Good news, bad news and more wise words on mortality

COFFEE WITH WARREN, with Warren Harbeck
Cochrane Eagle, March 16, 2011


“By so understanding the meaning of death, we shall come to fully appreciate the meaning of this life . . . .” – Rennyo Shonin, 15th century Buddhist monk]

I concluded last week’s column with the old Stoney Nakoda proverb: Nîbi ne dohâ ptenâ wanch, “Life is very short.” The recent tragic events in Japan, coupled with the death in Calgary of a beloved Buddhist priest and scholar friend, have moved me to revisit the topic of life and death.

But first some very good news about an event I’ve been doing a count-down to for the past many weeks:

Only four to go! Yes, four! Only four days to go from the date of this column till the start of spring – at least, according to my calendar!

On that score, I just spoke with my column’s official spring lookout, Mitzi Watts, of Ghost Lake Village west of Cochrane. Every year since I began writing this column, she has given me welcome news reports about the arrival of spring based on kitchen-window observations from her lakefront home, and this year is no exception.

“I saw four geese on the lake over the weekend,” she said excitedly, adding, “I saw a bald eagle, too.”

Yes, it’s been an unrelenting winter, but hope is in the air. My countdown will reach zero this Sunday at 5:21 p.m. Mountain Daylight Savings Time, the official moment of the vernal equinox. Thanks, Mitzi, for your words of encouragement.

Now back to thoughts on our mortality.

On Monday I attended the funeral of Leslie Kawamura, Professor of Eastern Religions at the University of Calgary. He was 75. Although I never took any courses from him myself, I had many inspiring coffee chats with him while I was doing graduate studies in Western wisdom traditions. His happiness was infectious, and he walked the talk.

As a minister within the Jodo Shinshu (True Pure Land School) Buddhist tradition, he was especially knowledgeable in matters of human mortality.

Jodo Shinshu is one of the major forms of Buddhism practiced in Japan. Although increasingly secular in outlook, most Japanese embrace the respectful funeral practices and comforting words that have come down to them over the centuries through this form of Buddhism.

One essay in particular is often used at their funerals, including Leslie’s. “On the White Ashes” was written by the eminent 15th century monk Rennyo Shonin. The essay is as follows (using the English translation of Taitetsu Unno):

“In silently contemplating the transient nature of human existence, nothing is more fragile and fleeting in this world than the like of man. Thus, we have not heard of human life lasting for ten thousand years. Life swiftly passes, and who among men can maintain his form for even a hundred years? Whether I go before others, or others go before me; whether it be today, or whether it be tomorrow; who is to know? Those who leave before us are as countless and as fragile as the drops of dew. Though in the morning, we may have radiant health, in the evening we may be white ashes.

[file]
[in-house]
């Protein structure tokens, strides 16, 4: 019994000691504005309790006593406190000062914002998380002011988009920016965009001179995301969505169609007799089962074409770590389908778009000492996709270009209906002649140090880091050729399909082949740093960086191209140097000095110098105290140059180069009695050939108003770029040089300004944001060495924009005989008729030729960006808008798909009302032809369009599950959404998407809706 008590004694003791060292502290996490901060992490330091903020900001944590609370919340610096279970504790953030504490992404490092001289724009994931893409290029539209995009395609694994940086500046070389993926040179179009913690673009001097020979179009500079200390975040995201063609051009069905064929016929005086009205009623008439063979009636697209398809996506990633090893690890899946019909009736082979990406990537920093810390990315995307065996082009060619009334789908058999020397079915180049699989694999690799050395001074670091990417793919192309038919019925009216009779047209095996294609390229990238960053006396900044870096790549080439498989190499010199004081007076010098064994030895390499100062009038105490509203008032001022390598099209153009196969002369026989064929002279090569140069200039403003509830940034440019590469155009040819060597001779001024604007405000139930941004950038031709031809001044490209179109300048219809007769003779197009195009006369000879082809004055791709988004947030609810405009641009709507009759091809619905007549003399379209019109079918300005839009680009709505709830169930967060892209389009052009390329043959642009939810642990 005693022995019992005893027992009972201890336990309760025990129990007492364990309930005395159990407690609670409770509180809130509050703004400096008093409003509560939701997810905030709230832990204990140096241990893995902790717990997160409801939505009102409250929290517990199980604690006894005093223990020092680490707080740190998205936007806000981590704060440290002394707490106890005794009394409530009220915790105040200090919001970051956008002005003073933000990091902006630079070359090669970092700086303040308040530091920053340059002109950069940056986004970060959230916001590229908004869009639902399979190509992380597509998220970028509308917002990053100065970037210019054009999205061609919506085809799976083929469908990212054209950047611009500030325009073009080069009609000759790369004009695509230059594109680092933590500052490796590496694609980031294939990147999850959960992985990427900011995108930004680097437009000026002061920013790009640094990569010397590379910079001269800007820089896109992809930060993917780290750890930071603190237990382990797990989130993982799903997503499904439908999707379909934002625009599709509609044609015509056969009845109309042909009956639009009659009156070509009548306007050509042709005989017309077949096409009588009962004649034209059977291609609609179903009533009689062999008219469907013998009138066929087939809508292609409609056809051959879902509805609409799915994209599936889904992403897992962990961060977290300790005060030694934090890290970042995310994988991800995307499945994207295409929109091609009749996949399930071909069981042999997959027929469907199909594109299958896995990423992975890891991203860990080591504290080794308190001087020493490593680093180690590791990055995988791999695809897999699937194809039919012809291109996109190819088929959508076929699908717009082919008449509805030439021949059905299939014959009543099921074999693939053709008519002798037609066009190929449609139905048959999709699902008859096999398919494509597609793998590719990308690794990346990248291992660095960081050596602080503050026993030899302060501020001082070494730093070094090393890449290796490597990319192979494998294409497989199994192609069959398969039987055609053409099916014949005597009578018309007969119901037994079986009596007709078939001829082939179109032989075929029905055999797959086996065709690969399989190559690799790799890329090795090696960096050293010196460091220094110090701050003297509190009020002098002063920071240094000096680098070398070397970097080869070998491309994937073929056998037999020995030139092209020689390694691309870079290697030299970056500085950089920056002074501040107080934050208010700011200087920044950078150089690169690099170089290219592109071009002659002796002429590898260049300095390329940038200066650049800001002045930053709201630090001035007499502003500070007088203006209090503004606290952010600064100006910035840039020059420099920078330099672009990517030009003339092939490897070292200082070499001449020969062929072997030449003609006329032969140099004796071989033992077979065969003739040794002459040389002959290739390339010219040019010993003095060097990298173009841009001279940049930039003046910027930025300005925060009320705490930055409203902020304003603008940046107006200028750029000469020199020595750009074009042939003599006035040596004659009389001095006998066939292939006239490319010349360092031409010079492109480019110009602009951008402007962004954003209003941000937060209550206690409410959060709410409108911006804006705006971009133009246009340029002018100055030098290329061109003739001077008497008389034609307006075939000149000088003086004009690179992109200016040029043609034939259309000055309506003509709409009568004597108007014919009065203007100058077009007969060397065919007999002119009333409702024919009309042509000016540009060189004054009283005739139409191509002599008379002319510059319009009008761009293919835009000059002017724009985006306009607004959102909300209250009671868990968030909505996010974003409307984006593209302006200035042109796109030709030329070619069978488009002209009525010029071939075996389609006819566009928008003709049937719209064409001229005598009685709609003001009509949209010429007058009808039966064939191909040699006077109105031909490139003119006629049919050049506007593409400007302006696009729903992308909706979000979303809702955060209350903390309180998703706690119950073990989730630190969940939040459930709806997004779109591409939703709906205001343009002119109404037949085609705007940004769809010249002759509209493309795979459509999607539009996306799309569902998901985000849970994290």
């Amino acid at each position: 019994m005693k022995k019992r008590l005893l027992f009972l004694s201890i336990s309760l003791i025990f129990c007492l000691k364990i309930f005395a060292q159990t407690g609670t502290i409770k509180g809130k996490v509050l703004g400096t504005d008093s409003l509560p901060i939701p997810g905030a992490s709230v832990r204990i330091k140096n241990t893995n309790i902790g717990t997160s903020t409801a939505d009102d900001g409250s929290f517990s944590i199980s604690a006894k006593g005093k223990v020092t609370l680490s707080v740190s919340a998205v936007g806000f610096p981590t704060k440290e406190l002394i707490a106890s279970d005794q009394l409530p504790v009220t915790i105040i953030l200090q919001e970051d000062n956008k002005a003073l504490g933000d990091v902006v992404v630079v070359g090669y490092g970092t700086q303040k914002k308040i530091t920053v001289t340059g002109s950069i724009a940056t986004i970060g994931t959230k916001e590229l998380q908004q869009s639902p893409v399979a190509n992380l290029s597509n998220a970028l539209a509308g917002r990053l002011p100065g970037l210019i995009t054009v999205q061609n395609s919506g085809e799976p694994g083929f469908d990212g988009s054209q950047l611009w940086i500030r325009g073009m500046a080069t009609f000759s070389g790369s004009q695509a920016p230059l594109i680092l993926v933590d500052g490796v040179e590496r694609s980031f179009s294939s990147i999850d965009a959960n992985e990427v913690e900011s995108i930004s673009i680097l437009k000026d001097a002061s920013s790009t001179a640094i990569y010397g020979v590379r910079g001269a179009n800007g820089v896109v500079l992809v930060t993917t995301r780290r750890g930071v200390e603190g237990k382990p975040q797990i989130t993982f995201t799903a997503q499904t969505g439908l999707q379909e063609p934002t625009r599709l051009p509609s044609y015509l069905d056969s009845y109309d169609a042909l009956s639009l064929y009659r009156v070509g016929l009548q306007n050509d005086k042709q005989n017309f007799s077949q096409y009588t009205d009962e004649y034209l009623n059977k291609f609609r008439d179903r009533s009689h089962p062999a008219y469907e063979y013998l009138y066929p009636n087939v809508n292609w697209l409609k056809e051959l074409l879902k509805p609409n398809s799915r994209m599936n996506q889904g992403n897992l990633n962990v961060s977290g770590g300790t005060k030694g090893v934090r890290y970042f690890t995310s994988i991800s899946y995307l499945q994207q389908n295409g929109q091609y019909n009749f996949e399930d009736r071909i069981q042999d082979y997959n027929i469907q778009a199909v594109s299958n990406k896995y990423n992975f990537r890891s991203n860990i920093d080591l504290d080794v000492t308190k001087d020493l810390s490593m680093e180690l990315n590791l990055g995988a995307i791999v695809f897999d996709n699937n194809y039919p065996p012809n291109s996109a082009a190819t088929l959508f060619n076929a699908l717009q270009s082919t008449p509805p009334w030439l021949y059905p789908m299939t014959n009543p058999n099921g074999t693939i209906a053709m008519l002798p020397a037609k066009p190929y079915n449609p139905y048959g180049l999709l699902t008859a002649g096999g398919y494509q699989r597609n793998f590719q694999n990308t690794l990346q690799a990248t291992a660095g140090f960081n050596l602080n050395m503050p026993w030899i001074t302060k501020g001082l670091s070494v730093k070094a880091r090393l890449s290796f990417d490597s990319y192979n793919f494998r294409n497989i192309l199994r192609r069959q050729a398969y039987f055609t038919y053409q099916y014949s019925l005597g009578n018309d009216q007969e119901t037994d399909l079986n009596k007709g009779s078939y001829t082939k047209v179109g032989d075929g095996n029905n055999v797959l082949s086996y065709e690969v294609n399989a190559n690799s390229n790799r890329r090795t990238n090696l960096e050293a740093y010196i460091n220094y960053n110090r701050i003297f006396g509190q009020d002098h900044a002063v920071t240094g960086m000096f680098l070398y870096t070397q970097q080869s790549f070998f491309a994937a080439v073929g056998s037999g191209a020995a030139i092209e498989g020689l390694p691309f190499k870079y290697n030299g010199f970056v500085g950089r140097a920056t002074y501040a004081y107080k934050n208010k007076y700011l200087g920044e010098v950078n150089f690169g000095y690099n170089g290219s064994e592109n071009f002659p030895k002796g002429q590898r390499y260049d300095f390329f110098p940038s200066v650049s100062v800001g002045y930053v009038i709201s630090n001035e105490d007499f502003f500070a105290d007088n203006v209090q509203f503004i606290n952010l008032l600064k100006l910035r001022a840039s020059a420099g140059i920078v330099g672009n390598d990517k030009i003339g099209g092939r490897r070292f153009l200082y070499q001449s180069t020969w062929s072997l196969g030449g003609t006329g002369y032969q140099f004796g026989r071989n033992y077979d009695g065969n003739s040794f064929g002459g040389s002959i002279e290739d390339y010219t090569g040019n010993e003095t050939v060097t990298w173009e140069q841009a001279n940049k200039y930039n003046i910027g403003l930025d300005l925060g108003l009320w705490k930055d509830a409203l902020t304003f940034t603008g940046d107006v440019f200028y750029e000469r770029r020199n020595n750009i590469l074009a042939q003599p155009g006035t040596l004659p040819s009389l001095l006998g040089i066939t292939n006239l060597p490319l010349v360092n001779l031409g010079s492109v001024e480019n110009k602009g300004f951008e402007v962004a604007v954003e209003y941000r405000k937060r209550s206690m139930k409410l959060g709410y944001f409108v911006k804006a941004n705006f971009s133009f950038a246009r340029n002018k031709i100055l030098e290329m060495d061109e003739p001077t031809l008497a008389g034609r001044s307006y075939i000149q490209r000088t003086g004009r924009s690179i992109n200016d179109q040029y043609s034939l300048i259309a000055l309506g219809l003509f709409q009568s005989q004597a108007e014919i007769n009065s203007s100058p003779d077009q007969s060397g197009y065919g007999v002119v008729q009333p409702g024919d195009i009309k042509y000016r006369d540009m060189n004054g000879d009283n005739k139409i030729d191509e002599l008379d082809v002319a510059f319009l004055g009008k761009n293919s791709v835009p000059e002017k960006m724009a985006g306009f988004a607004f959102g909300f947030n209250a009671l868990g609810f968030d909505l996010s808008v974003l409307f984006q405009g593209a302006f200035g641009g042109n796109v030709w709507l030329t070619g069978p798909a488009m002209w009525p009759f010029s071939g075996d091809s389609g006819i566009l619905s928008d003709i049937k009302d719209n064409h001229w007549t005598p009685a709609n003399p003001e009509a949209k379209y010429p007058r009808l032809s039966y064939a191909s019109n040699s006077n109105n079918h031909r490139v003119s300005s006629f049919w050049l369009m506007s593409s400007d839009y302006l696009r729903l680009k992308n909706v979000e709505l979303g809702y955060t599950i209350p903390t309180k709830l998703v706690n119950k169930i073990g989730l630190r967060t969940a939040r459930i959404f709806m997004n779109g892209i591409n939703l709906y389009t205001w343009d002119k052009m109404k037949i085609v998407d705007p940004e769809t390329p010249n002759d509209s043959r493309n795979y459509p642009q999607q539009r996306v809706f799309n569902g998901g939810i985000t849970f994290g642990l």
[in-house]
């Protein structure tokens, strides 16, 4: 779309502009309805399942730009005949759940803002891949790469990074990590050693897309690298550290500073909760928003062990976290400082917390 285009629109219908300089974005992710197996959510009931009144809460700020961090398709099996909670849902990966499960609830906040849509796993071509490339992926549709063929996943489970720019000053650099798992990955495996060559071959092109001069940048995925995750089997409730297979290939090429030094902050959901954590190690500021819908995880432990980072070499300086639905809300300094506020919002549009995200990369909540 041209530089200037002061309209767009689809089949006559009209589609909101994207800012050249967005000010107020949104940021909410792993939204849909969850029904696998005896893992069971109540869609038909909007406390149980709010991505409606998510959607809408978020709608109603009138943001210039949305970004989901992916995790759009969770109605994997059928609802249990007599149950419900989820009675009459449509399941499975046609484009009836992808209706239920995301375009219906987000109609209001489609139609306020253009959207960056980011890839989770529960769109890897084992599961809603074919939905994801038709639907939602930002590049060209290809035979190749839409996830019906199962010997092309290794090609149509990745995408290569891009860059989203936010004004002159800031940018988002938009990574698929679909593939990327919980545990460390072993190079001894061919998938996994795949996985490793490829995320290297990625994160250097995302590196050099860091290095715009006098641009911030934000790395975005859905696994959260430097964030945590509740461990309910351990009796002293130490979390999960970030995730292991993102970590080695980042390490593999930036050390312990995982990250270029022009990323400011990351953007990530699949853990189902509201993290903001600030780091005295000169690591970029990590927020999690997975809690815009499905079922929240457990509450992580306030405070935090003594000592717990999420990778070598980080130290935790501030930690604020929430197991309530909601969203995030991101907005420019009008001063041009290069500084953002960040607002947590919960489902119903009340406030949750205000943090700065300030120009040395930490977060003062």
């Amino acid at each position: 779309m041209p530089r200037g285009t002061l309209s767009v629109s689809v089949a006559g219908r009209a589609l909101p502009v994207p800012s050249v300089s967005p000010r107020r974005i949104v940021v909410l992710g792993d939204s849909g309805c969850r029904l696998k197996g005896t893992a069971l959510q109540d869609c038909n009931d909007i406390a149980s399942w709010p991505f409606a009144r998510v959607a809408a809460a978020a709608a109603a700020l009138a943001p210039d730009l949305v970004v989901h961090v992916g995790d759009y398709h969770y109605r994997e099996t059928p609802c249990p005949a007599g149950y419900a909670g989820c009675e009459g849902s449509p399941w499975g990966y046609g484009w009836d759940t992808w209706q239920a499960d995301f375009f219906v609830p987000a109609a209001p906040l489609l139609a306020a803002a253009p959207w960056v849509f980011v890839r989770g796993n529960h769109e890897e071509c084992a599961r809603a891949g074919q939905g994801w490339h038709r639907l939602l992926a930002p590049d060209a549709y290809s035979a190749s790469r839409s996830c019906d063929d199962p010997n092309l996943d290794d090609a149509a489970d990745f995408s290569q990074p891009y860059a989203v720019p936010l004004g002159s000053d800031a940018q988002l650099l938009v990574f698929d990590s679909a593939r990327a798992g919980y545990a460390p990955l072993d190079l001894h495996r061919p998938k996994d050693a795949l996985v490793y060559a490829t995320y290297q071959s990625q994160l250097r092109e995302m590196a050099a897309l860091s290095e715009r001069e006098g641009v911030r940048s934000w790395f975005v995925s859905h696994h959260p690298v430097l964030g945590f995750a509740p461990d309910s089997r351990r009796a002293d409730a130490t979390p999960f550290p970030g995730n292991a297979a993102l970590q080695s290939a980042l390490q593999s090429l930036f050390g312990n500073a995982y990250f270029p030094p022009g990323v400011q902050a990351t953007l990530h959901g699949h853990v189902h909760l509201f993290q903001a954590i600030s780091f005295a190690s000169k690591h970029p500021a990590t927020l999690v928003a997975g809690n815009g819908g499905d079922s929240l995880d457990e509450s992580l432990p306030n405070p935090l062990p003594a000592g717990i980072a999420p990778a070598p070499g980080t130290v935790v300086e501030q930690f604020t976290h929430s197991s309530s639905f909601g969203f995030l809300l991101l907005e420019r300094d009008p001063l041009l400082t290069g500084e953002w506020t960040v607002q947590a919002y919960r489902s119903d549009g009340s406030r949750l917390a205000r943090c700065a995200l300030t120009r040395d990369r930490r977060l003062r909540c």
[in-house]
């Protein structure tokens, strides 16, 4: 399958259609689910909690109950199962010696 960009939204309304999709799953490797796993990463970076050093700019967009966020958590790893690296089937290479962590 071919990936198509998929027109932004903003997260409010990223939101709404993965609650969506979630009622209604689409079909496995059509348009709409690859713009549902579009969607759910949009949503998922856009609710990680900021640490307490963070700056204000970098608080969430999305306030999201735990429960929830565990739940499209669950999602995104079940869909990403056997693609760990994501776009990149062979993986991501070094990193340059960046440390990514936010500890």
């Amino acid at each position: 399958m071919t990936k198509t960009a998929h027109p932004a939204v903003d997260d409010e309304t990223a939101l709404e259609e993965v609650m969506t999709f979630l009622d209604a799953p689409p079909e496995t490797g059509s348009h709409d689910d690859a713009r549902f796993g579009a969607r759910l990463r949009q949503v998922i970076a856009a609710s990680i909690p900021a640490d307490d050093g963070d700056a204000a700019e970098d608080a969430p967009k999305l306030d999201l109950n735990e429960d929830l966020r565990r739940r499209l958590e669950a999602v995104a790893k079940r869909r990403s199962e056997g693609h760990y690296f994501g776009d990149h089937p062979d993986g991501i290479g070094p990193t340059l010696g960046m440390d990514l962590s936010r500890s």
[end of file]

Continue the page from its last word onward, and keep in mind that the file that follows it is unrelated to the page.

“When the winds of impermanence blow, our eyes are closed forever; and when the last breath leaves us, our face loses its color. Though loved ones gather and lament, everything is of no avail. The body is then sent into an open field and vanishes from this world with the smoke of cremation, leaving only the white ashes. There is nothing more real than this truth of life.

“The fragile nature of human existence underlies both the young and the old, and therefore, we must – one and all – turn to the Teaching of the Buddha and awaken to the ultimate source of life. By so understanding the meaning of death, we shall come to fully appreciate the meaning of this life which is unrepeatable and thus to be treasured above all else. By virtue of True Compassion, let us realize the unexcelled value of our human existence; and let us live with the Nembutsu, Namu Amida Butsu, in our hearts.”

The concluding words of this stirring reflection refer to the grace of the Absolute Other Power and are a reminder of life’s highest values of purity, truth, goodness, beauty, wisdom and peace.

As Rennyo Shonin says, by understanding the meaning of death in terms of the metaphor of ashes, “we shall come to fully appreciate the meaning of this life.” With that in mind, I share these words not only in tribute to my friend Leslie, but as a token of respect for the thousands of victims of Japan’s recent earthquake and tsunami.

The wise across all traditions have long looked to the seasons for wisdom and comfort in times like these: Winter yields to spring.

© 2011 Warren Harbeck

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